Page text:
Hurricane Beryl left Houston with some power restored, but as it moved east, the storm created tornadoes.

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By Ruvie S

Following Hurricane Beryl’s devastating impact on the Houston region, millions of homes and businesses have begun to regain power.

Houston As Hurricane Beryl made landfall in the Houston region, power began to return to millions of homes and businesses that had been without it. Meanwhile, the storm’s weakened form continued eastward, producing possible tornadoes and wreaking more damage.

Officials reported that Beryl was to blame for the deaths of at least one person in Louisiana and multiple more in Texas on Monday. By Monday night, more than 2.4 million homes and businesses in the Houston area were without electricity, down from a peak of over 2.7 million on Monday, according to PowerOutage.us.

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Soruce: Brandon Bell/Getty Images

Officials asked citizens to stay at home if they could because of downed power lines, broken traffic signals, and residences without air conditioning.

At a press conference on Monday, Houston Mayor John Whitmire stated, “Houstonians need to know we’re working around the clock so you will be safe.” He also urged locals to be aware of the risks associated with high water, to stay hydrated, and to visit their neighbors.

Later on Monday, Beryl lessened and became a tropical depression with a top wind speed of roughly 35 mph (56 kph). The National Weather Service announced on social media Monday night that tornadoes had been observed in northeastern Louisiana, demonstrating the storm’s continued power. According to a Facebook post by Bossier Sheriff Julian Whittington, a woman in the Benton area died after a tree fell on her house.

On Monday night, numerous tornado warnings were issued across Louisiana and Arkansas, and they remained in effect throughout the night. Despite her weakness, Beryl still threatened to bring severe weather to numerous additional states in the next few days.

After Beryl hit land as a Category 1 hurricane and uprooted ten transmission lines and numerous trees that fell on power lines, state and municipal officials in Texas issued a warning that it might take several days to restore power completely.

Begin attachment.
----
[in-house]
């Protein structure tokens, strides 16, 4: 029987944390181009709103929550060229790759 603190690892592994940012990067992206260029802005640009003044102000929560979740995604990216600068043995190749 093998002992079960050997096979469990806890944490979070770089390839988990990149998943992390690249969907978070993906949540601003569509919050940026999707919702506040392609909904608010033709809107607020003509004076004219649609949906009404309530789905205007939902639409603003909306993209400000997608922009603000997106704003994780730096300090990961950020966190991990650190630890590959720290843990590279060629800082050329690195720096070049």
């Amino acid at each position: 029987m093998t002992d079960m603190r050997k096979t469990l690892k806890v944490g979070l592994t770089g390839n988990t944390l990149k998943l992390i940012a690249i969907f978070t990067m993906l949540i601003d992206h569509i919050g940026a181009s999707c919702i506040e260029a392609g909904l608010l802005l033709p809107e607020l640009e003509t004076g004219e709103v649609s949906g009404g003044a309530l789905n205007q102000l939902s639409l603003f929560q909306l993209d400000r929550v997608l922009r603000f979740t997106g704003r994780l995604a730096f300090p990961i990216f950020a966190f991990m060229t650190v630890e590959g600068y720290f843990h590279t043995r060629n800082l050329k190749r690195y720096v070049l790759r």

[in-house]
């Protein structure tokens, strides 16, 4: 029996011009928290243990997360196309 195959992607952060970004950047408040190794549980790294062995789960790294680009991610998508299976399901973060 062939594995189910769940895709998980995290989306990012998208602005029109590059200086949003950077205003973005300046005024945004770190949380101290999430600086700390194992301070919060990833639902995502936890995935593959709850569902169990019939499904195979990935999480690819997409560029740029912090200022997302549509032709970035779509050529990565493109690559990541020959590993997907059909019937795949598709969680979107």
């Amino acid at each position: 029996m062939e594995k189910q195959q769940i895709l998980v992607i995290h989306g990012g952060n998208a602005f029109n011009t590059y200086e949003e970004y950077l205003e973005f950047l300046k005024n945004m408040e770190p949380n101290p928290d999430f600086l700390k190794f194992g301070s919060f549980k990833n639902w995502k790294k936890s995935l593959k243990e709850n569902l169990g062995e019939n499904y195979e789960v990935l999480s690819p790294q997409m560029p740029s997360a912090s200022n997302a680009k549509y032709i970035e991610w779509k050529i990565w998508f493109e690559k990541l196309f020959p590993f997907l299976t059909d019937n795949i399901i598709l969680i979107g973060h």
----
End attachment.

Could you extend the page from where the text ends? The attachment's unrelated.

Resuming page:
Compared to the Category 5 monster that tore a catastrophic path of destruction across sections of Mexico and the Caribbean last weekend, Beryl was significantly less powerful on Tuesday. However, the strength of its winds and rainfall was still sufficient to topple hundreds of trees that were already precarious in the damp earth.

Acting Governor of Texas Lt. Gov. Dan Patrick stated, “We’re not past any difficult conditions,” since Gov. Greg Abbott is abroad. According to Patrick, CenterPoint Energy is sending thousands of extra personnel to restore electricity, with assisted living facilities and nursing homes among its top priorities.

According to Whitmire, a third person—a civilian employee of the Houston Police Department—was killed after he became stranded in floodwaters beneath a highway overpass.

At least two people lost their lives as trees fell on homes in Texas. For Houston, losing power was an all too familiar experience: severe storms had recently passed through the region in May, killing eight people, knocking out power to almost one million, and flooding many streets.

Hurricane Beryl left Houston with some power restored,
Credits: David Smith
After Beryl, residents without electricity were making the best of it. Eva Costancio, who lives in the Rosenberg suburb of Houston, looked at a big tree that had fallen across power wires and remarked,
“We haven’t really slept.” Costancio expressed her concern that items in her refrigerator may rot since she had been without power for several hours. “We are having trouble getting food, and it would be hard to lose that food,” she remarked.
A TCEQ spokesperson stated in an email that companies have twenty-four hours from the time the flaring ends to share emissions data.
Beryl was the first storm in the Atlantic to strengthen into a Category 5 hurricane, and when it was traveling across the Caribbean to Texas, it left at least 11 people dead. Authorities in Jamaica announced on Monday that after Beryl wrecked crops and related infrastructure worth over $6.4 million, islanders would have to deal with food shortages.
In the upcoming days, Beryl was expected to bring stronger winds and rain to other states. Missouri, one of those states, was already having a rainy summer. In the city of Columbia, where rivers and streams were already high before Beryl’s anticipated arrival on Tuesday, numerous water rescues were necessitated by heavy rainfall unrelated to the storm.

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